The short-lived selloffs in the major stock market indexes earlier this year proved to be springboards for short-term rebounds to record high levels. The deeper the decline and the more reactive the CBOE Volatility Index (VIX) becomes, the more sensational the recoveries.
October's decline was dramatic. The intense selling last month reached near panic levels and was beyond the varying shades of fear witnessed in the prior two corrections. This was depicted in the VIX's meteoric ascent to 31 from 15 at the height of selling on Oct. 15. The selling rout in mid-October resulted in a slingshot rebound that catapulted the stock market toward all-time record highs by Halloween.
October delivered on two historical points for which the month is renowned: a dramatic selloff and a pivotal rebound. The decline may have satisfactorily addressed the question of when a 10% correction might unfold. Although the major indexes held short of surrendering a full 10%, the underlying market sustained considerably greater losses with deeper retreats among stocks representing such leading sectors as biotechnology, consumer discretionary, energy, industrials and technology.
The retreat effectively removed a haunting uncertainty for investors pertaining to the timing of a deeper slide. Peering into the rearview mirror midway into November, other concerns have subsided as well.
The fear of an Ebola pandemic has eased. Third quarter earnings have beaten Wall Street analysts' estimates by a wide margin, leaving open the real possibility that the better-than-anticipated earnings growth trend could continue. The Fed has ended Quantitative Easing on schedule and without incident. And the mid-term election outcomes are now known.
Removing uncertainties from the market alone can be seen as a catalyst for higher stock levels. There are also several technical factors that reinforce my unabashed bullish stance. The Dow Jones Transportation Average has led the Dow Jones Industrials higher following the mid-October lows. This is an important development and provides Dow Theory confirmation once again of the market's basic uptrend. It is also noteworthy that the Russell 2500 (representing mostly medium and small-cap stocks) has participated in the rebound, marginally outperforming both the DJIA and S&P 500.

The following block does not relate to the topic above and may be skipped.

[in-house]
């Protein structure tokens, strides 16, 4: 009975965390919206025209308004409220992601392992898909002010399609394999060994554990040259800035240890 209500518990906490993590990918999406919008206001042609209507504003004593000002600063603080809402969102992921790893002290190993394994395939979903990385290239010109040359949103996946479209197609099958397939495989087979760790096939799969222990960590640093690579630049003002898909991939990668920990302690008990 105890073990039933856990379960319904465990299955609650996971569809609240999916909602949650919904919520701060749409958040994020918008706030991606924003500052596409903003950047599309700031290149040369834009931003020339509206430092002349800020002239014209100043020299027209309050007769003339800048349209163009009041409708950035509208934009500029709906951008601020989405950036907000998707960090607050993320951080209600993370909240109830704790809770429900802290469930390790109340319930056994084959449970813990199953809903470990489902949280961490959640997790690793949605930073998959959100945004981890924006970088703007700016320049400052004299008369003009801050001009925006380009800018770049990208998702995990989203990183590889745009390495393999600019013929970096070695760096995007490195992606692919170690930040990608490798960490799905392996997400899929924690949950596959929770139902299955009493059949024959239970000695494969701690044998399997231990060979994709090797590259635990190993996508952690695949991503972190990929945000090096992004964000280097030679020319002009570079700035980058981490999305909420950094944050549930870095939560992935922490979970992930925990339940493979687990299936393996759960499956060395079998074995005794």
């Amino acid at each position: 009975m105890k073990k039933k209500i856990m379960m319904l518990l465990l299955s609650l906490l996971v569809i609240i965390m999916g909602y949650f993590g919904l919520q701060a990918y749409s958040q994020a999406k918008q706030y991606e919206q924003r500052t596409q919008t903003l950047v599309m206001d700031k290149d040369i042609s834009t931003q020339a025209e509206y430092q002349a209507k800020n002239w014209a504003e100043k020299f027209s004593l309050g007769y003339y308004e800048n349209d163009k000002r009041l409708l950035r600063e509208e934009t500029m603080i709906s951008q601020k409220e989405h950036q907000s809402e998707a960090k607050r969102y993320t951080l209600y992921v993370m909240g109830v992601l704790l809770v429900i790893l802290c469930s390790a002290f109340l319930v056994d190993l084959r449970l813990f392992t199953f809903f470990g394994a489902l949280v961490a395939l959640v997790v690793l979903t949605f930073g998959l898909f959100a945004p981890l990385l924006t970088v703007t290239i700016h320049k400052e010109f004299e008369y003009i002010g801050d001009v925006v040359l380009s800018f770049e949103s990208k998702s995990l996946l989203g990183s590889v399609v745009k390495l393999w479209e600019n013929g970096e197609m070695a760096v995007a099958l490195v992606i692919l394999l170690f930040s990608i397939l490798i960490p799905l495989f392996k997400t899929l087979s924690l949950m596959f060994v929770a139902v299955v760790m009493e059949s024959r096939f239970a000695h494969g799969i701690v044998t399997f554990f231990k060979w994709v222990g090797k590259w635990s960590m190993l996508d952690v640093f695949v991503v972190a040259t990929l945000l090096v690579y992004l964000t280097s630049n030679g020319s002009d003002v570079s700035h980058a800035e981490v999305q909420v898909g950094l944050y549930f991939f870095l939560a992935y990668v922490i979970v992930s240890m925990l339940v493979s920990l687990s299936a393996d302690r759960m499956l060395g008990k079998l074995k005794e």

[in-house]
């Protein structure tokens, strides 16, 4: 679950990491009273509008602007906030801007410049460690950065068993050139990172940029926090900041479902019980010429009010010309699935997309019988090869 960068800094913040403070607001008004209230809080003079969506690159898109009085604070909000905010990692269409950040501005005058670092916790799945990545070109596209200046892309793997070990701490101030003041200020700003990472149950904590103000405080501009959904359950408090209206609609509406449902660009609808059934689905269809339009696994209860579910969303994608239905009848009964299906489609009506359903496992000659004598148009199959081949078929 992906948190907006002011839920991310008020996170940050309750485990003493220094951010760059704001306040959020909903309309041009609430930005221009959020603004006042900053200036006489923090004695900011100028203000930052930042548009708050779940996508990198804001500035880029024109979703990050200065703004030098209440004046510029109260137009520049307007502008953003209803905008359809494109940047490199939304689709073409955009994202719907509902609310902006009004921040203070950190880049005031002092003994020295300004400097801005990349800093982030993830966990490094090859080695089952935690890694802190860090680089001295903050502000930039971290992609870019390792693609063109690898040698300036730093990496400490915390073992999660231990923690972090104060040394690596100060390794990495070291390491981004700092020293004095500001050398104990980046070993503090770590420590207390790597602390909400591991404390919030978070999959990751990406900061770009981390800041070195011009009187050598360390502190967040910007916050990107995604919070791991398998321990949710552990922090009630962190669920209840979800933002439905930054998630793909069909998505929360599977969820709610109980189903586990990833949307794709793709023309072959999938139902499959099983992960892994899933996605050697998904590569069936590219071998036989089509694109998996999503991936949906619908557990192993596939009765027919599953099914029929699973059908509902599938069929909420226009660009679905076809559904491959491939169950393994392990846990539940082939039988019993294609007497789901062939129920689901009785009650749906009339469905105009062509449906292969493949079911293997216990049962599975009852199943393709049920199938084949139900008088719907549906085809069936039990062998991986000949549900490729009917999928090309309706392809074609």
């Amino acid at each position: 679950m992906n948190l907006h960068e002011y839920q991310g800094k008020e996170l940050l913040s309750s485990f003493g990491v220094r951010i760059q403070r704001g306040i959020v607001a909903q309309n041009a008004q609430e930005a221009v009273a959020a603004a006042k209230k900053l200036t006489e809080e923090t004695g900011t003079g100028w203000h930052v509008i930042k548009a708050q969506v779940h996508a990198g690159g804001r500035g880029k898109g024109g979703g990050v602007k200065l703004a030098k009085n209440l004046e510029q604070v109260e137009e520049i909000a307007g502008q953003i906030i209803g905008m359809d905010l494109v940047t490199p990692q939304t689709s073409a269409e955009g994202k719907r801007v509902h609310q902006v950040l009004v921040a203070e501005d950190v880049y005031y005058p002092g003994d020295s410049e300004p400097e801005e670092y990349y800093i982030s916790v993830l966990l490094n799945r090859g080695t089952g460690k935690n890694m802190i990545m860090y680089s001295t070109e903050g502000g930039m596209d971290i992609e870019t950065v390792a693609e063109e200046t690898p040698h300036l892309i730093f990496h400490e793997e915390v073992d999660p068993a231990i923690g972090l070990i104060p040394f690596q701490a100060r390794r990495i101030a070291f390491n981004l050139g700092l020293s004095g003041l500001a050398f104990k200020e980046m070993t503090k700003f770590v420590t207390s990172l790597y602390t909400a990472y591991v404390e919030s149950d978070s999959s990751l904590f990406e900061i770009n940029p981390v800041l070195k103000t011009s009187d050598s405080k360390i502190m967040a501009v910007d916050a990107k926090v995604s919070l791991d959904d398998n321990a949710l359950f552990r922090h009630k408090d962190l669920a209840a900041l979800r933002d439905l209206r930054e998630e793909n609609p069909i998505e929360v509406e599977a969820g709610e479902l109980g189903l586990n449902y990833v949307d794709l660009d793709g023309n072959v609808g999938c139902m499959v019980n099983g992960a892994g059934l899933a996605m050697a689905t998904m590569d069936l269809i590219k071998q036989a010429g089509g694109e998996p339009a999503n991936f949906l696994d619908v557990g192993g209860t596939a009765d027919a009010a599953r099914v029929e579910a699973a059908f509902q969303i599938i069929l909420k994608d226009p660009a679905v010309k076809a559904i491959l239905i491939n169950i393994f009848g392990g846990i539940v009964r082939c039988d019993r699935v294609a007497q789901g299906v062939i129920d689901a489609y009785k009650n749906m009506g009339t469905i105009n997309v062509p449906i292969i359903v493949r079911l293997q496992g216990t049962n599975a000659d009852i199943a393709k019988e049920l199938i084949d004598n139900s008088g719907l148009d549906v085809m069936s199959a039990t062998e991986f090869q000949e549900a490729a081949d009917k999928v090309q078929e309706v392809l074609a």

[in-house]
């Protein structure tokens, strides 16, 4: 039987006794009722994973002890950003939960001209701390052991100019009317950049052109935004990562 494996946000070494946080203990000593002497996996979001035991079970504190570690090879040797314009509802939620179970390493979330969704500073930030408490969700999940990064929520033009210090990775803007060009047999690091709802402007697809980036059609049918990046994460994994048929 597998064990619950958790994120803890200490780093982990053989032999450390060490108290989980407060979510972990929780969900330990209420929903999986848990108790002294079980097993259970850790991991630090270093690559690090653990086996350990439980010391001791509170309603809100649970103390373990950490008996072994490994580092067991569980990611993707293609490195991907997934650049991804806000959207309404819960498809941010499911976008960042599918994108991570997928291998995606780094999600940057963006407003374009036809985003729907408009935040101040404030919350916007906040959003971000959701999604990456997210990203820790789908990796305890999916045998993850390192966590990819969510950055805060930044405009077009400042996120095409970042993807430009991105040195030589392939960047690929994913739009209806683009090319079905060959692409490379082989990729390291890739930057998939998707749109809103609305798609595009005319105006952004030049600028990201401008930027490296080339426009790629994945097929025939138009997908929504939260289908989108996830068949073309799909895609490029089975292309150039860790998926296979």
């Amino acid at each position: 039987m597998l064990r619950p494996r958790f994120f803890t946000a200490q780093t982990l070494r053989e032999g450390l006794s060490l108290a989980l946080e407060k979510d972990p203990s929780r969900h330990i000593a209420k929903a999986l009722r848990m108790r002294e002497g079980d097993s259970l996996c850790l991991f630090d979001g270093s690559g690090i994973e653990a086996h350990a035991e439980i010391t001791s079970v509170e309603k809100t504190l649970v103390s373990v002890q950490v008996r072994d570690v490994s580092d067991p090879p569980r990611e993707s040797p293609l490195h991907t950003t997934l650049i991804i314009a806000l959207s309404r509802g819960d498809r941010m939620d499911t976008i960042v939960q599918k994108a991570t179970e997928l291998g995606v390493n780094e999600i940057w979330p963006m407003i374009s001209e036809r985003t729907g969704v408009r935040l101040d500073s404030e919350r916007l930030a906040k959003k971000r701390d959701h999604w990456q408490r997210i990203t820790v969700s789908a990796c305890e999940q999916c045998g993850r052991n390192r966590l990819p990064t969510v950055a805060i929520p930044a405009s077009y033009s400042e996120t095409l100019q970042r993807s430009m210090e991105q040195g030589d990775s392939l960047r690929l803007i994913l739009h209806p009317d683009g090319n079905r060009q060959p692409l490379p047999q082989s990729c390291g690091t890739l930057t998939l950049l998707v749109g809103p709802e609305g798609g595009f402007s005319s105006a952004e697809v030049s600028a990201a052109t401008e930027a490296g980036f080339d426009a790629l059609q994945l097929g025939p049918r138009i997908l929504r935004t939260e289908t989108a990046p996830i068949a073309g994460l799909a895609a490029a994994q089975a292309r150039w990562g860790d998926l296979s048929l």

The stock market's record high feats in November have not meaningfully altered the DJIA's attractive risk-to-reward ratio, in my opinion. Broad and diverse leadership has remained essentially intact &Amdahl; an important consideration that qualifies last month's sell-off as a constructive correction.
Energy stocks, hard hit by oil price wars and the subsequent drop in West Texas Intermediate Crude appear to be bottoming. Technical support at DJIA 17,000 is well established and I maintain that my revised year-end target of 18,500 could be attainable. As for my longer term, my bullish refrain, “The best is yet to come,” applies.
Eugene E. Peroni Jr. is senior vice president of equity research at Advisors Asset Management. This commentary originally appeared on the firm's website.